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Some images are coming out of Starbucks’ new “Not-A-Starbucks” Seattle store. Dubbed 15th Avenue E Coffee and Tea, the shop is an effort to blend with the local neighborhood. It has a rustic look, and the furniture is made from recycled materials, including a community table made out of wood from a ship.
This is what the company says about the newly designed store:
"This coffeehouse design is reminiscent of a European mercantile and draws inspiration from the original Starbucks location opened in Seattle’s Pike Place Market 38 years ago. It’s eclectic and raw, featuring locally sourced and reused materials that are one-of-a-kind.
* Materials sourced from existing Starbucks locations: floor and ceiling are original; bar top and doors were repurposed from the Seattle University Village store prior to its renovation; chairs were sourced from area Starbucks stores and refinished; and chalkboard frames were made using shipping pallets from the Starbucks Support Center in Seattle
* Other reused, recycled and locally sourced elements: wood was repurposed – for example, the community table was made using wood from an old ship and wood cladding was made from a retired barn in the Pacific Northwest; seating was repurposed from a local theater; tables were created using repurposed Belgian marble; and the 20-foot mural was created by a local artist, as was the metalwork"
I asked Brian Collins, who use to run the Brand Integration Group at Ogilvy, an international marketing and p.r. firm, what he thought of the design. This is what he said, word-for-word, unedited:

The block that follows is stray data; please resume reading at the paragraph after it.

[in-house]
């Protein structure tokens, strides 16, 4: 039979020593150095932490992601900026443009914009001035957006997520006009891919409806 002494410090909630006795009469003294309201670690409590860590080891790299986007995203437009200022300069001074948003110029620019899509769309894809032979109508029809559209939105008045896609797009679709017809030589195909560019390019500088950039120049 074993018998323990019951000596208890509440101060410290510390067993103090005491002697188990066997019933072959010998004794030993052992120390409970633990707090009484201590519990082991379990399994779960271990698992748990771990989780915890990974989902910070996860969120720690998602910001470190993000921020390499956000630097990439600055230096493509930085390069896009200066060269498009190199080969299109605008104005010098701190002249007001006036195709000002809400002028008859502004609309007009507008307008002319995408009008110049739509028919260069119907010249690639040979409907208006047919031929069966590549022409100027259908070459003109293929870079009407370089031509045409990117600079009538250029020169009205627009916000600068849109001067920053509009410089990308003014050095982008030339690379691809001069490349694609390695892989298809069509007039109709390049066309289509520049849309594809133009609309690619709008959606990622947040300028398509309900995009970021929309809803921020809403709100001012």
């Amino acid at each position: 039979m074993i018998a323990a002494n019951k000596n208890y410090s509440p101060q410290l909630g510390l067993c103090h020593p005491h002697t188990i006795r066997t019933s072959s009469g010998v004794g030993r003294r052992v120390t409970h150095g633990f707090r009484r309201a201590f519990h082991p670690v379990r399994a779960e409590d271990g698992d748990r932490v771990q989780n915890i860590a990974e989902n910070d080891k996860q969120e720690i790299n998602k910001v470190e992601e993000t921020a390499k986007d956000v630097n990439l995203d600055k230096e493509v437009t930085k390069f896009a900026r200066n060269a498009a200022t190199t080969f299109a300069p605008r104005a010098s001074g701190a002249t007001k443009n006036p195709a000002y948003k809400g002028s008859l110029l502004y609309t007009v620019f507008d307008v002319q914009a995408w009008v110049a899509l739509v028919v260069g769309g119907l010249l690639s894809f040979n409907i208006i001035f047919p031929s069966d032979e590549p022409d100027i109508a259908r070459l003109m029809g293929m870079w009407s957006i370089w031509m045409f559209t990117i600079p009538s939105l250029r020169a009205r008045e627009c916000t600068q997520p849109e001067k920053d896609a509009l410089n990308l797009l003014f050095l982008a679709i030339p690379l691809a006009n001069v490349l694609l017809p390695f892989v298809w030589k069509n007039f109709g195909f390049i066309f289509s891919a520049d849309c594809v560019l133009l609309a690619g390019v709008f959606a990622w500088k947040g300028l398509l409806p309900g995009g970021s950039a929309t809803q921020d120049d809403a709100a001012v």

"This is just what a middle aged brand needs – a good jolt of surprising, un-expected design thinking to get its mojo back.
"The growing millions of picky, coffee-starved customers needed to know what to expect, so Starbucks chose to sacrifice consistency over quality to drive growth. It was probably inevitable. But along the way they gave up what made them so unique in the first place. And their ubiquity made them increasingly commonplace.
"A few weeks ago I went to the very first Starbucks in Seattle. The experience had the feel of a personally crafted, handmade and spontaneously created coffee shop. Their were smart in turning to this history. For too long I think they saw their remarkable legacy as a heavy weight. Now they looked back and realized it was fuel for their engine.
"Or, as T.S. Eliot said:
“We shall not cease from exploration
And the end of all our exploring
Will be to arrive where we started
And know the place for the first time.”
What comes next? The Bloomberg Businessweek Innovation and Design blog chronicles new tools for creativity and collaboration, innovation case studies in both the corporate and social sectors, and the new ideas that have the power to change the way things have always been done.